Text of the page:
Guinea in talks with China over resources investment
LONDON: Guinea's ruling regime is in talks with China over investment in its natural resources, the west African country's minister of mines said, according to British newspaper the Financial Times on Monday.
Mohamed Thiam said talks could be concluded by the end of the year between the regime in Conakry and the Hong Kong-based China International Fund (CIF) to bring in billions of dollars of financing for infrastructure, minerals projects and oil prospecting, according to the business daily.
The deals would be among the largest of their kind in Africa, said the FT.
The CIF would pump in seven billion dollars of finance for projects ranging from the creation of an airline to power generation.
The fund would also join forces with Angolan state oil company Sonangol to explore for oil offshore. The Guinean regime, CIF and Sonangol had signed a memorandum of understanding on a prospecting deal, Thiam said.
"We think over the next five years there's going to be in excess of seven billion dollars in investment in the Guinea Development Corporation's various projects," said the former UBS banker.
"Instead of just giving natural resources... in exchange for promises of developing our infrastructure, we decided to take the joint venture approach and co-own not only the infrastructure development companies and projects, but also whatever natural resource conpanies or projects are developed jointly."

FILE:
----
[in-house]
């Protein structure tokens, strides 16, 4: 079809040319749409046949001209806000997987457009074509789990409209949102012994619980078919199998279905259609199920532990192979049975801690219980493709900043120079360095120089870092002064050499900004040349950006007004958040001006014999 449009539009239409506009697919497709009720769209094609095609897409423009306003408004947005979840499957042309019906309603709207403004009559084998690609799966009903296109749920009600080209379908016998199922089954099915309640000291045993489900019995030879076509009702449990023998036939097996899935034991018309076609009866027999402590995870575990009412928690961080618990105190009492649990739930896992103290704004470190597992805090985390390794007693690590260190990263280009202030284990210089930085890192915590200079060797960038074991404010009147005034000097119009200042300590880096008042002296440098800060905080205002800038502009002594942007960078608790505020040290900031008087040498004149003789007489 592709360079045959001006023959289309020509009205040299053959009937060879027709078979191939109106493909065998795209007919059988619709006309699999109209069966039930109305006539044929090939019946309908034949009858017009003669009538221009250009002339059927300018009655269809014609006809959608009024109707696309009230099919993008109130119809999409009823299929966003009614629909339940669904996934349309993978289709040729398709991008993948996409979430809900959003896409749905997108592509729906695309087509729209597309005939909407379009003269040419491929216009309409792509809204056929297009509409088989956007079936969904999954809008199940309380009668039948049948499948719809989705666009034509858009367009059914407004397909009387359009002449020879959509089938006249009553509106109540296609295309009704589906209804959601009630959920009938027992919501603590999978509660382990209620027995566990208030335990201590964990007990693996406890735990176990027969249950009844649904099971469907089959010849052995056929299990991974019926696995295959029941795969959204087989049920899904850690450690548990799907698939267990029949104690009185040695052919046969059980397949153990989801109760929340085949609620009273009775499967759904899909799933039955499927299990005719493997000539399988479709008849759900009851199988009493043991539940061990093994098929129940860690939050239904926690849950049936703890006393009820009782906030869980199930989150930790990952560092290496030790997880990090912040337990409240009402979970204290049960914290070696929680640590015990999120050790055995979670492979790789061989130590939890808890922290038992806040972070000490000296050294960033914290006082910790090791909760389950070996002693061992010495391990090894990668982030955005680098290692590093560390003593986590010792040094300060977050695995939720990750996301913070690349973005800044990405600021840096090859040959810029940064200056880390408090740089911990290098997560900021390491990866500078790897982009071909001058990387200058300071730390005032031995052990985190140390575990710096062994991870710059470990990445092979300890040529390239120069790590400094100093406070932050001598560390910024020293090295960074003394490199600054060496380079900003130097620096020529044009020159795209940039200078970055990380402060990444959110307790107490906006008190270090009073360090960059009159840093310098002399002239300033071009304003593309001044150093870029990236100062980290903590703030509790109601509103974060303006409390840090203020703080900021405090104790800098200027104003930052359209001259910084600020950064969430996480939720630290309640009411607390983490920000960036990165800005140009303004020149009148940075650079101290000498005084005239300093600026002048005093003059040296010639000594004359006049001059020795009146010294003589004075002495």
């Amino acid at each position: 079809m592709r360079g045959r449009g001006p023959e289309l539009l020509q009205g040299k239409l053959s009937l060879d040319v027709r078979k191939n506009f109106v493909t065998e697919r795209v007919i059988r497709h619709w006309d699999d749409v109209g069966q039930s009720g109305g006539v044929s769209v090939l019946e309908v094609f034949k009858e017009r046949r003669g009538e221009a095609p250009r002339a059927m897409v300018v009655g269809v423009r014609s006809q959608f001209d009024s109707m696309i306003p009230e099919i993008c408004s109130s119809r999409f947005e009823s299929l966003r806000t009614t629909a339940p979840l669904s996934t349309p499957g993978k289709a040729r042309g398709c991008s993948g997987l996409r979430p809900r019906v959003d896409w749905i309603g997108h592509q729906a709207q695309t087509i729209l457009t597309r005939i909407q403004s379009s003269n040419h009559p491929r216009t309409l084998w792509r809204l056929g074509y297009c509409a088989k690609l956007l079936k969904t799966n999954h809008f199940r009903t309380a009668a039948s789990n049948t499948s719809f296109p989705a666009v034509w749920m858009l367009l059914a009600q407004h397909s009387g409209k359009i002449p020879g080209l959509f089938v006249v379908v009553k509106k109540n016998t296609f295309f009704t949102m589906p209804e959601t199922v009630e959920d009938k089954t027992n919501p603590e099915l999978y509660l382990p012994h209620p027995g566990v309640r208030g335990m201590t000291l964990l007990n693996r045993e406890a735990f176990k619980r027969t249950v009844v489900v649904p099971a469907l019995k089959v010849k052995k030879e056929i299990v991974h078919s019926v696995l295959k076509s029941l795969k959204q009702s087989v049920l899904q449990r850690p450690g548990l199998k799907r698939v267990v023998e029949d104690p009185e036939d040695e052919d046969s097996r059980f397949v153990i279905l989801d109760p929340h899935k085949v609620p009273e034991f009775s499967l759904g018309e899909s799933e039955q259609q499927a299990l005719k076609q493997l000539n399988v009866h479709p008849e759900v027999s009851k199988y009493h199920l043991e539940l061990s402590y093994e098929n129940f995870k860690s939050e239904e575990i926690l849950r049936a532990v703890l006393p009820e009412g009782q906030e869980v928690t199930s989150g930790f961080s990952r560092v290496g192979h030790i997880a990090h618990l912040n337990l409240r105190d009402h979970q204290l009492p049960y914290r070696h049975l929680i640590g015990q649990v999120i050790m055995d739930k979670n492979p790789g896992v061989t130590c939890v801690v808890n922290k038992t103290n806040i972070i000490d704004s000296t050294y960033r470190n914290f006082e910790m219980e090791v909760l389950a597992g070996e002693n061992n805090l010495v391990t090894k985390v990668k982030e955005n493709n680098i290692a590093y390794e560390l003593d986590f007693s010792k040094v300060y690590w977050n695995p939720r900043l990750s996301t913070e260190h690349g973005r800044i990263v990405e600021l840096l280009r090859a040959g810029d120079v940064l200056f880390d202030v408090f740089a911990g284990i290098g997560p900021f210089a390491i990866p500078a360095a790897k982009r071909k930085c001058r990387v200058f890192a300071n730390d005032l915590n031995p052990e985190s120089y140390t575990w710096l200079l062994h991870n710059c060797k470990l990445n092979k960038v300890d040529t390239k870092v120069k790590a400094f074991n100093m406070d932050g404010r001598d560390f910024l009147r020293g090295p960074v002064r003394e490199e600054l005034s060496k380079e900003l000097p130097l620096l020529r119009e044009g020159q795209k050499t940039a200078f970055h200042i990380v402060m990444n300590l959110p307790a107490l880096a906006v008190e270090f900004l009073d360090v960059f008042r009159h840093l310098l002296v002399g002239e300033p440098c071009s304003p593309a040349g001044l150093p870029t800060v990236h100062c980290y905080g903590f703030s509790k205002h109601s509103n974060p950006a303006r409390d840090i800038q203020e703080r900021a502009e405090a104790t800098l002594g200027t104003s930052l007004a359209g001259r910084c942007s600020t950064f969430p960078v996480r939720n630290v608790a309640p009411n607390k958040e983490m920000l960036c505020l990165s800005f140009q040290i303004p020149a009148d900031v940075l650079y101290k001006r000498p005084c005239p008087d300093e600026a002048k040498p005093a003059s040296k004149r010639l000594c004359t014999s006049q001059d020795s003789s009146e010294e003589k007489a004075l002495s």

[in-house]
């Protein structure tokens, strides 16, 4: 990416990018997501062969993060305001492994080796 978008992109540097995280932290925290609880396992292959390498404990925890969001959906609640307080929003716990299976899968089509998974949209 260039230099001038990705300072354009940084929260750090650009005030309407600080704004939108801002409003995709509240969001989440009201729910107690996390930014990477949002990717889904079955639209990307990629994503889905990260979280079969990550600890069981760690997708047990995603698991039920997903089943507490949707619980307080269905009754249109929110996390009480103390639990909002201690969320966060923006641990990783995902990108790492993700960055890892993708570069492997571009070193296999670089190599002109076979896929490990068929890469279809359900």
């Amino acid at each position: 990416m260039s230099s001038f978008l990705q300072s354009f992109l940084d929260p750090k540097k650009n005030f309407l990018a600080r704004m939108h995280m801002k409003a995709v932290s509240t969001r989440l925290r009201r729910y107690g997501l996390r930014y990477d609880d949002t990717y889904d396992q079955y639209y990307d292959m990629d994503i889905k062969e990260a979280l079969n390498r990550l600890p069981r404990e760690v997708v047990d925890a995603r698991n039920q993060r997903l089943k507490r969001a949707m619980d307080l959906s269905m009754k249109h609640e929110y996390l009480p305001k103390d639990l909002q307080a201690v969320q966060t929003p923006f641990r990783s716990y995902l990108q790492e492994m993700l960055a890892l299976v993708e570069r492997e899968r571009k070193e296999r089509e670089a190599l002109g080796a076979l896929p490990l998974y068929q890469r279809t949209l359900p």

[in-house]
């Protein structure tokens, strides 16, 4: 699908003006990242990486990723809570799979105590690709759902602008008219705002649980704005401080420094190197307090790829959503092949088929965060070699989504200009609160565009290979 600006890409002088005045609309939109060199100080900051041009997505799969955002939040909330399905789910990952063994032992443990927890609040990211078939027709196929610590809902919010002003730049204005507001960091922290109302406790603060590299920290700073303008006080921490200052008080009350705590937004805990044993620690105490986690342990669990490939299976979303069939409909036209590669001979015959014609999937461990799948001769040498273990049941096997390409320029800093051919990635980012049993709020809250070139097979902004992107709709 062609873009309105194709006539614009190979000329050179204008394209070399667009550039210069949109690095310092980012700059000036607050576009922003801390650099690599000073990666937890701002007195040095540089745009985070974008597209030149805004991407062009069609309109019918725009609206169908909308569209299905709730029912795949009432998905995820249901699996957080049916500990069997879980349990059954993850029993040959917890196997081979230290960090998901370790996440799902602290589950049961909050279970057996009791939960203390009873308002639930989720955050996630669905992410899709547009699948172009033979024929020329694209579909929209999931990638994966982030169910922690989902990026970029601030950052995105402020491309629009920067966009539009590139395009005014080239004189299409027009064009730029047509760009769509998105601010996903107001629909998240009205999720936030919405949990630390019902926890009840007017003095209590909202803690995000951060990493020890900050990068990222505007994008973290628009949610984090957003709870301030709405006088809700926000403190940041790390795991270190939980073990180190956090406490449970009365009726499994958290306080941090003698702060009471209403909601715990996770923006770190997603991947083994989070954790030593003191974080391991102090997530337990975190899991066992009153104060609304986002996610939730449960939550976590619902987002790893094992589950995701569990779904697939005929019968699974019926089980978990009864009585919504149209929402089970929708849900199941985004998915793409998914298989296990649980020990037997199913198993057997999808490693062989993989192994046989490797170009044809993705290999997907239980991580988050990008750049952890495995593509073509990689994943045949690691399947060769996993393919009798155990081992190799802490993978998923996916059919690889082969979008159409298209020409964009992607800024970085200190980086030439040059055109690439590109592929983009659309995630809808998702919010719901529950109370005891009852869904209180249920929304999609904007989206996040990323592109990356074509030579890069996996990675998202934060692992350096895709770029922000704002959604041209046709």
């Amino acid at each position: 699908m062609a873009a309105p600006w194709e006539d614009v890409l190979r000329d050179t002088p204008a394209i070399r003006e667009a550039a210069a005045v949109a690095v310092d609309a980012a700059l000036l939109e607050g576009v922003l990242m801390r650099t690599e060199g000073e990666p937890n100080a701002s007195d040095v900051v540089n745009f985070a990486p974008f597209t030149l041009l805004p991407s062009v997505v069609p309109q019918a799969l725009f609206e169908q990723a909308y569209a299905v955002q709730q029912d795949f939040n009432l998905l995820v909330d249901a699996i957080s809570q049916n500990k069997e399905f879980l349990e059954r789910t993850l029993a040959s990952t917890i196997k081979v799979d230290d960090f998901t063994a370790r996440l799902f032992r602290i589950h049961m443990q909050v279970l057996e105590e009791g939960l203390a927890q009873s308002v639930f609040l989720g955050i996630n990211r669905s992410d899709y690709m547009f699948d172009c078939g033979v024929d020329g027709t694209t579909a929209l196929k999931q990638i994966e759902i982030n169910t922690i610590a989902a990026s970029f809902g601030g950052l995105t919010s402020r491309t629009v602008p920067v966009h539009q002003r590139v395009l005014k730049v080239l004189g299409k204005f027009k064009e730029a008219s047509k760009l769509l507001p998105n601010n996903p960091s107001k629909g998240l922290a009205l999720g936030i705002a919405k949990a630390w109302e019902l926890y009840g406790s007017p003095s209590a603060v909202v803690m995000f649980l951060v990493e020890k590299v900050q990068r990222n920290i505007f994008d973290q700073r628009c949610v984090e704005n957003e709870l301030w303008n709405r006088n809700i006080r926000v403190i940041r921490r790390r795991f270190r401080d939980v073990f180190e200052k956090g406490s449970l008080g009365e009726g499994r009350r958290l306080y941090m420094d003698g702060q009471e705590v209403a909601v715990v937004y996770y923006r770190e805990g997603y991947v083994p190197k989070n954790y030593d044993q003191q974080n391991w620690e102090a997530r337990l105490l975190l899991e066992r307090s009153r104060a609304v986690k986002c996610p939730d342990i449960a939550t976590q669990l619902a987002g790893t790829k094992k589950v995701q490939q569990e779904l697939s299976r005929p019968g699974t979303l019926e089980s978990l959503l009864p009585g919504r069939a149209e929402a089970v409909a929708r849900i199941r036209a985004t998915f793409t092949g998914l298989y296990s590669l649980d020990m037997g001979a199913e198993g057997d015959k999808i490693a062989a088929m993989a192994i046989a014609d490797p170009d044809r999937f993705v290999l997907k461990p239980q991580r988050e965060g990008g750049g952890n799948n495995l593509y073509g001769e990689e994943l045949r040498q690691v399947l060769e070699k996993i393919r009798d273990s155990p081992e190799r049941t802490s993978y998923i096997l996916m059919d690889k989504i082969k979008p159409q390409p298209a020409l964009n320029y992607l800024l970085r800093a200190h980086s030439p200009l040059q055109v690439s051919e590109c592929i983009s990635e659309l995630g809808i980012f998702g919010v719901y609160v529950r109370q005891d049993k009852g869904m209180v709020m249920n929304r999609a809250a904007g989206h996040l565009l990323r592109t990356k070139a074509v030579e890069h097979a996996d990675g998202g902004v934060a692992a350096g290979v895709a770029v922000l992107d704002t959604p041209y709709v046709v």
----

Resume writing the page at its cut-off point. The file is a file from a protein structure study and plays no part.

Guinea is the world's largest bauxite exporter and also has large gold, uranium, diamonds and iron ore deposits.
Opposition leader Sidya Toure, prime minister from 1996 to 1999, said: "I do not understand how you can believe that we can inject this kind of money into the economy of Guinea where the total gross domestic product is only three billion dollars."
The Chinese commerce ministry declined comment when contacted by AFP, with a press officer saying that China International Fund was a Hong Kong company that the ministry "knows nothing about".
The officer, who refused to give his name, also declined comment on possible criticism of China for dealing with Guinea's government.
The foreign ministry did not immediately respond to a request for comment.
CIF and Sonangol did not respond to requests for comment, the FT said.
The newspaper said the deal could potentially pitch China against Western interests at a time of growing competition for Africa's natural resources, and also raise questions about "the willingness of Chinese groups to prop up rogue African governments".
A military junta took power in Guinea in December and earned international condemnation last month for a bloody crackdown on opposition supporters.
United Nations officials and human rights groups say more than 150 people were killed on September 28 when Guinean troops opened fire on an unarmed crowd gathered in a stadium in Conakry to protest against military leader Captain Moussa Dadis Camara's rule.